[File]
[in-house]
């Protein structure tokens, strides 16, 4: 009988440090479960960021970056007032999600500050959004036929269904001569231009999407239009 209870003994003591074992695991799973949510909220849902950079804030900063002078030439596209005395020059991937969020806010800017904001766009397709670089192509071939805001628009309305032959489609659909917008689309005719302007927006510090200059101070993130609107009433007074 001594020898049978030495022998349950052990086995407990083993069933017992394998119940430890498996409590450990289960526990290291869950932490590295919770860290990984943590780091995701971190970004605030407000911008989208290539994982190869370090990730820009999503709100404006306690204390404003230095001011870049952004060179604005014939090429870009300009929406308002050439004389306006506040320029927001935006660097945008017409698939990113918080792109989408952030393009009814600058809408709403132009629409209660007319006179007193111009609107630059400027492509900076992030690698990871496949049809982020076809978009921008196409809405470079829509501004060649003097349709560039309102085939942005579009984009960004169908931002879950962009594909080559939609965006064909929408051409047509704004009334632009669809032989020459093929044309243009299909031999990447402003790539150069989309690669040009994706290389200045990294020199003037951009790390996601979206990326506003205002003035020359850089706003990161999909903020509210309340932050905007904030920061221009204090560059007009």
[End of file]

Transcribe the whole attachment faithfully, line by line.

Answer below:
[in-house]
């Protein structure tokens, strides 16, 4: 009988440090479960960021970056007032999600500050959004036929269904001569231009999407239009 209870003994003591074992695991799973949510909220849902950079804030900063002078030439596209005395020059991937969020806010800017904001766009397709670089192509071939805001628009309305032959489609659909917008689309005719302007927006510090200059101070993130609107009433007074 001594020898049978030495022998349950052990086995407990083993069933017992394998119940430890498996409590450990289960526990290291869950932490590295919770860290990984943590780091995701971190970004605030407000911008989208290539994982190869370090990730820009999503709100404006306690204390404003230095001011870049952004060179604005014939090429870009300009929406308002050439004389306006506040320029927001935006660097945008017409698939990113918080792109989408952030393009009814600058809408709403132009629409209660007319006179007193111009609107630059400027492509900076992030690698990871496949049809982020076809978009921008196409809405470079829509501004060649003097349709560039309102085939942005579009984009960004169908931002879950962009594909080559939609965006064909929408051409047509704004009334632009669809032989020459093929044309243009299909031999990447402003790539150069989309690669040009994706290389200045990294020199003037951009790390996601979206990326506003205002003035020359850089706003990161999909903020509210309340932050905007904030920061221009204090560059007009």